竹島問題の歴史

16.6.08

1894 British map of Japan and Korea

This map is from the "Popular Atlas of The World" which was published by G.W. Bacon & Co., Limited in London in 1894. The book of atlas contained fifty double page maps and this map is #36. The three islands can be seen in the Japan Sea - "Argonaut I.", "Dagelet I." and "Hornet Is.". Argonaut island was drawn in broken line, which may mean the presence of the island was doubtful. Dagelet island, today's Ulleungdo, was painted in red (pink) - the same colour as Oki islands and Izumo county. The most importantly, there is a red line drawn between Japan and Korea, which means the national border. As you can see, Argonaut island is in the Korean territory while Dagelet island and Hornet islands are in the Japanese territory.


So now we can see that not only Germany and USA but also UK believed that Liancourt Rocks to be Japanese territory in the 1890's. The most developed countries in those days recognised that Liancourt Rocks didn't belong to Korea. This is another circumstantial evidence that Seokdo in the 1900 Korean Edict #41 could not have been Liancourt Rocks.


5 comments:

  1. Thank you for posting those important maps, pacifist. It's a great find.

    It's really interesting to see that many of those western maps show not only Hornet Rocks(Liancourt Rocks), but also Matsushima(Daglet Island) to be Japanese territory with a natinal border clearly. Keep up good work.

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  2. Anonymous22/6/08 09:03

    Considering that Matsushima is included as part of Japan, which few would argue was ever true, how much can we trust this map as an authoritative source?

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  3. dokdo-takeshima.com22/6/08 15:44

    Finally, someone besides me on this forum who posts a common sense question.

    Pacifist, this map is proof of a nothing more than some Western cartographers had incorrect territorial perceptions (both geographical and political) of the East Sea (Sea of Japan) in the 19th Century.

    First, even thirty years before this map was made the Western nations had long since known fictitious Argonaut Island (shown on the East) did not exist. So this map was inaccurate even by industry standards in 1984.

    Next, Dagelet Island (Matsushima~Ulleungdo) is shown on this map as part of Japan. Thus, we know it was not an accurate representation of the national boundaries of Japan and Korea. There is no doubt Dagelet (Matsushima) was considered Korean territory in the late 19th Century. In fact, one year later, Russia would acquire logging concessions on Ulleungdo from the Koreans.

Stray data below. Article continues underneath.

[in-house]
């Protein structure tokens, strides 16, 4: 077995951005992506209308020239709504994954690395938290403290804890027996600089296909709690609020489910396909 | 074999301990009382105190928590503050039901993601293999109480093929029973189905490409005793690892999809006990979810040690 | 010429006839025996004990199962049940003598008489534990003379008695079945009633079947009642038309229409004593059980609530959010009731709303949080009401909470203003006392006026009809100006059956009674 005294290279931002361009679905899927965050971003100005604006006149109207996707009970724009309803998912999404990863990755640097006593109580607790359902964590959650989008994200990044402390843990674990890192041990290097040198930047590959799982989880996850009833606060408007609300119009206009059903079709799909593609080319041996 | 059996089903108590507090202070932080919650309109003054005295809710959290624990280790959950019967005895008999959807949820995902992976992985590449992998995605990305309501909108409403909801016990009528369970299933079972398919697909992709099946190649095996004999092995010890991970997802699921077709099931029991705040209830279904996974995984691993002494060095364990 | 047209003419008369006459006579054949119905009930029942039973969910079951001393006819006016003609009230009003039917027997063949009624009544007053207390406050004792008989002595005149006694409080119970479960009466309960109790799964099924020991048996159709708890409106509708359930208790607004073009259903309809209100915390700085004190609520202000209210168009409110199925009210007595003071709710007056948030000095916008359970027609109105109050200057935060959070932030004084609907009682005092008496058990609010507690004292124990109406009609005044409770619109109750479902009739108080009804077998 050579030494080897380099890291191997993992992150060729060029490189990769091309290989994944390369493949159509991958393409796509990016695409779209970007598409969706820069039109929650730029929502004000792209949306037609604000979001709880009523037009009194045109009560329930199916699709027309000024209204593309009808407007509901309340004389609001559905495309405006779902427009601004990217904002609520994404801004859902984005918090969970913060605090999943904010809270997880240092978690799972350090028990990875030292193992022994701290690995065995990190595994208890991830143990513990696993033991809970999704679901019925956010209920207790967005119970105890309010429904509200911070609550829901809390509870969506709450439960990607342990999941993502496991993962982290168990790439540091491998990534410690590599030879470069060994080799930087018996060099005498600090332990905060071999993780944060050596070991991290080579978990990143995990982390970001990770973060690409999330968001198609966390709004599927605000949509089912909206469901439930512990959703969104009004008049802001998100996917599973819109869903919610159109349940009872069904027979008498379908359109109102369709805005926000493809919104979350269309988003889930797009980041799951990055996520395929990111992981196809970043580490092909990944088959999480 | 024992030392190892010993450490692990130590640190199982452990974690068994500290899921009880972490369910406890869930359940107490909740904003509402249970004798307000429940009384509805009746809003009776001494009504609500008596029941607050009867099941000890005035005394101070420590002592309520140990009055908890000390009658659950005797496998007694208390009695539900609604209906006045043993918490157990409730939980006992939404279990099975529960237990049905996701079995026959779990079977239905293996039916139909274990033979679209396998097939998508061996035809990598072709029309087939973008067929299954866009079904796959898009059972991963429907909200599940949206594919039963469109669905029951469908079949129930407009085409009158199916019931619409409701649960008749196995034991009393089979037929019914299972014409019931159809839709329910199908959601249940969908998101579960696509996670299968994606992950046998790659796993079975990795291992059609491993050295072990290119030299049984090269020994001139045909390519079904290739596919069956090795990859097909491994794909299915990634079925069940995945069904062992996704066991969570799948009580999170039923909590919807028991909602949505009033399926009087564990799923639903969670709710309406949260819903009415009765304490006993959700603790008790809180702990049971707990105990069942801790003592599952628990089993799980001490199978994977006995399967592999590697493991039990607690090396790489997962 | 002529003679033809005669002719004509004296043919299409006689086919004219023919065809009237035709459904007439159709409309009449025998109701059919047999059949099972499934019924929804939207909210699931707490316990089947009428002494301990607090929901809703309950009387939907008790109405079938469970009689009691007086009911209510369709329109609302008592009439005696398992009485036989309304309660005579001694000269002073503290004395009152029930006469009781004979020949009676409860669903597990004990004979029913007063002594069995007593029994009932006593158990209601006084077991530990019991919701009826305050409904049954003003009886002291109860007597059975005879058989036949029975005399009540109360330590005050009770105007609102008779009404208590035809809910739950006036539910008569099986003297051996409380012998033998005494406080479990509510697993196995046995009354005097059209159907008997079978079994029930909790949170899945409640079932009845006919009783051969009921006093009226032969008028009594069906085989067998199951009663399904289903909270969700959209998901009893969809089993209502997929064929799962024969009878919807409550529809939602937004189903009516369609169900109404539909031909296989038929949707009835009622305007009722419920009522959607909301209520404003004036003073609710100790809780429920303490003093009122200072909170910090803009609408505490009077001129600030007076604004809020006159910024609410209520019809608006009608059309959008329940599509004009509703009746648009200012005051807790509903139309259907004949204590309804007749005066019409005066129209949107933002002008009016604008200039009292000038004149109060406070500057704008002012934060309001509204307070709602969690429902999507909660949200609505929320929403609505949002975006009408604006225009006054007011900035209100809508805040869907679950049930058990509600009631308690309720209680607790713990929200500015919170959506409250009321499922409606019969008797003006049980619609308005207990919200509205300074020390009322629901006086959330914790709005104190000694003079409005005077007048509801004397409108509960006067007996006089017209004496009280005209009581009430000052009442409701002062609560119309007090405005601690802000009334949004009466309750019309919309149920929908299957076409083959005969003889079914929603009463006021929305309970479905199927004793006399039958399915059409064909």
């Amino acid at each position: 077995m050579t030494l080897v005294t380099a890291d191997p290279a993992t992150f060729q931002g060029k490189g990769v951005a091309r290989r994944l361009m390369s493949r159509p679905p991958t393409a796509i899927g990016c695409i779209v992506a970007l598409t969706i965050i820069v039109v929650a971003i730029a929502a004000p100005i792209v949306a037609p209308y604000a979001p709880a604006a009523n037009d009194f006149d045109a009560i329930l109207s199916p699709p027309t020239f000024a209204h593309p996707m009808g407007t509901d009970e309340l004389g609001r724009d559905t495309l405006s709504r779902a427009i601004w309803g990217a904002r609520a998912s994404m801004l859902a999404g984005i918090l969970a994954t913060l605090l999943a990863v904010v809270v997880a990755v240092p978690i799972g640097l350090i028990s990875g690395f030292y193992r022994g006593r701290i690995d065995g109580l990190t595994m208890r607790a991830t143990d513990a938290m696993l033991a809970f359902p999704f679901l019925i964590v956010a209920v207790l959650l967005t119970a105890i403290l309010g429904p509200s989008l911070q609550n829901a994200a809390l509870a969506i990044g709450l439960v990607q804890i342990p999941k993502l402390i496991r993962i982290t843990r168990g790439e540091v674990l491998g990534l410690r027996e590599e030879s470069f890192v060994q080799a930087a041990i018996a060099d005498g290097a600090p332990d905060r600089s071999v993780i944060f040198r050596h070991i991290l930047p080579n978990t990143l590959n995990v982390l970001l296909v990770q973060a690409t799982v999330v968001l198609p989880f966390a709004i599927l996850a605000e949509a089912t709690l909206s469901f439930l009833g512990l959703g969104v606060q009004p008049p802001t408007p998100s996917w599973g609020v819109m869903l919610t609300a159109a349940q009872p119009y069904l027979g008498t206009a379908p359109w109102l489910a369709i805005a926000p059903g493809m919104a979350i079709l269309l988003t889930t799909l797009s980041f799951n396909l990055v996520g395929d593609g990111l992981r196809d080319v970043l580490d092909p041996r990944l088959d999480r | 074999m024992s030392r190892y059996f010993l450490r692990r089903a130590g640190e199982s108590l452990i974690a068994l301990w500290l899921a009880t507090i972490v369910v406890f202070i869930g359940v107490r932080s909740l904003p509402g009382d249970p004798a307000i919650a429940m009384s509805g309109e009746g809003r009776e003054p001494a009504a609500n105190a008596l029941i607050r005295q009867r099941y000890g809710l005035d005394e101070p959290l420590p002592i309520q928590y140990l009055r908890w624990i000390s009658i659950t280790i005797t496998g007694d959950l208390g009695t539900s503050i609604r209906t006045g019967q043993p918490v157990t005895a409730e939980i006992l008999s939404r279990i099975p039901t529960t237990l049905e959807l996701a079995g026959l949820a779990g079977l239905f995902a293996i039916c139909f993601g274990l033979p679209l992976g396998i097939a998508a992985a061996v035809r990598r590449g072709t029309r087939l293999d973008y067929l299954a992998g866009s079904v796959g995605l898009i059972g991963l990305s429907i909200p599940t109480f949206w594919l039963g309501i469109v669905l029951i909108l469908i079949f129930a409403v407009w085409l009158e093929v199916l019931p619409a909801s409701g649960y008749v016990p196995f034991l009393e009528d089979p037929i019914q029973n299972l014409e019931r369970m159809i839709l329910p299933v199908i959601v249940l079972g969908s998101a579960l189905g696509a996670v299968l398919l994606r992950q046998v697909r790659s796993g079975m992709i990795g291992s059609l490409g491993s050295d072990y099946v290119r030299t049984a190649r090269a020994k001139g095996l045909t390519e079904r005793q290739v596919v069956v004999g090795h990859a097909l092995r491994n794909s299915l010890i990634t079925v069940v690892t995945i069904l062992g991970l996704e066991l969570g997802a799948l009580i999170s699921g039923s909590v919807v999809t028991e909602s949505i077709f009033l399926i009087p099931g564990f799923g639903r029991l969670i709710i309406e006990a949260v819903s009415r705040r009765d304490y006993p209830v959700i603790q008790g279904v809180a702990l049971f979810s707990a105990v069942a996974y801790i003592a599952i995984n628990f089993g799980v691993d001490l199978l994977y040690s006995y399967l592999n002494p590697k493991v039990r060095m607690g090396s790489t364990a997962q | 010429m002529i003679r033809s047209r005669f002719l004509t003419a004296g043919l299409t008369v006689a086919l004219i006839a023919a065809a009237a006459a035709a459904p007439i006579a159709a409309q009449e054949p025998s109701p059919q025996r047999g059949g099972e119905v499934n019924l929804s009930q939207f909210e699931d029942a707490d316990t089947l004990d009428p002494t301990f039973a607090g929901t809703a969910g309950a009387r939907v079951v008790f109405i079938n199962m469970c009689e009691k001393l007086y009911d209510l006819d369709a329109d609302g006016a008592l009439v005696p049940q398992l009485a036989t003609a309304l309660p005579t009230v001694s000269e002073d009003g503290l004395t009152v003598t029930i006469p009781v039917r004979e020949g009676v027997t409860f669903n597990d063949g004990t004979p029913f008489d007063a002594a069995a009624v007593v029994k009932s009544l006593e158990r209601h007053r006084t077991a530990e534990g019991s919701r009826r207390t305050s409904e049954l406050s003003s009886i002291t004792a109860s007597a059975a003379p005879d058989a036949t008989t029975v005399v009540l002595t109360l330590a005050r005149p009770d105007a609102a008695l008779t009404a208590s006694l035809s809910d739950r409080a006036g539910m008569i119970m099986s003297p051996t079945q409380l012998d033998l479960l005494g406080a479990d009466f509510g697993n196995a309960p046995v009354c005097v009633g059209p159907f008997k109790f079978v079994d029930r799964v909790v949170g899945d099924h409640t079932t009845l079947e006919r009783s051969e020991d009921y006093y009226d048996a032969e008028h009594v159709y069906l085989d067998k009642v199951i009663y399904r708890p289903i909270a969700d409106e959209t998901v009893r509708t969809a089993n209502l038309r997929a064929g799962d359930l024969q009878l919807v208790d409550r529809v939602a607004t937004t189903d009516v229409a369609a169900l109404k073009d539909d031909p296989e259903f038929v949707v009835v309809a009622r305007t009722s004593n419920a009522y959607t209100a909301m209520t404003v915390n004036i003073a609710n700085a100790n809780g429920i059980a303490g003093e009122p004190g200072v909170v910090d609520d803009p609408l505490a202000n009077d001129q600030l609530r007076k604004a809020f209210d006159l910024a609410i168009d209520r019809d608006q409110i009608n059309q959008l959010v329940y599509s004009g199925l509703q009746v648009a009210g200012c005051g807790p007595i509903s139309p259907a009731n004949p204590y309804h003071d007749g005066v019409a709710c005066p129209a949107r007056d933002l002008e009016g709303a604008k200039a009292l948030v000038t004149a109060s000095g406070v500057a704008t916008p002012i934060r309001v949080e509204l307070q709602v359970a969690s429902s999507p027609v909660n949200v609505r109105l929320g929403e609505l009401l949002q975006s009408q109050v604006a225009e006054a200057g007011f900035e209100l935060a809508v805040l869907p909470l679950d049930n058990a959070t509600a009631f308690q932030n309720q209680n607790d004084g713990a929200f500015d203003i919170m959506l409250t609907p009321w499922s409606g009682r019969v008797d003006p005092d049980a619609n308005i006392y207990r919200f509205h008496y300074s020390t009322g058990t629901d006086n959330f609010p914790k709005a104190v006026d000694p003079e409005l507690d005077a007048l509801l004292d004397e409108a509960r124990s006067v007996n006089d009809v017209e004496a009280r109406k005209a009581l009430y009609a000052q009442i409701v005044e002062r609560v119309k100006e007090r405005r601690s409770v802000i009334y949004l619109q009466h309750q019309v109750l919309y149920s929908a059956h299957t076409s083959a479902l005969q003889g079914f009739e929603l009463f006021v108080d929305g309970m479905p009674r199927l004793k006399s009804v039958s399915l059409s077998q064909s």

Oppert was aware of these errors in 1870 in his book about Korea.
    WesternMapErrors

    Pacifist, stop insulting the intelligence of those who visit this forum by using verifiably inaccurate maps as proof of Japanese sovereignty over Dokdo. As usual it's garbage in, garbage out here.

    I can't believe you slag the Koreans for posting inaccurate data and not even day later post such rubbish as the article above. Shameless nonsense.

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  4. anonymous and Steve,

    This is the truth in the 1890's. I observed various western maps in the 1890's to know what the world (besides Japan and Korea) thought about these islands and found that none of the western countries believed that Laincourt Rocks to be Korean territory at all. Not at all, Steve.

    The maps I am showing on this site are only the original maps I myself could get or the maps from a site which I could get a permission to show. So there should be still many other maps remaining - Steve, you should examine them yourself, then you will understand the true circumstances around these islands in the 1890's - just before the 1900 Edict and the 1905 incorporation.

    I would like to say repeatedly that every map 100 years ago had some errors including Japanese or Korean maps, but these western maps had fewer errors than others and they are relatively accurate.

    The only error was that these maps made Matsushima (Dagelet island) to be Japanese territory but it was due to the same name confusion that occured also in Japan and Korea. You can't blame them - as Japan and Korea had the same problem.

    And additionally, you should remember that Meiji government of Japan examined themselves very fairly about this name confusion and finally declared that Dagelet island was Korea's Ulleungdo, not Japan's island.

    So I want you to pay attention to Liancourt Rocks (Hornet Rocks). None of western maps in the 1890's indicated that Liancourt Rocks to be Korean territory.

    Under these circumstances, how could Korea declare that Liancourt Rocks to be theirs? Do you really think it was possible?

    And if Seokdo in the Edict meant Liancourt Rocks, then why didn't other countries (including Japan) refute the Edict?

    Don't you think it's reasonable to regard the Edict was not related to Liancourt Rocks?

    It is very likely that Seokdo in the Edict was a small island or rocks around Ulleungdo, not Liancourt Rocks. (The fact that Korean eastern limit was Ulleungdo, according to various geographic books, supports this thought.)

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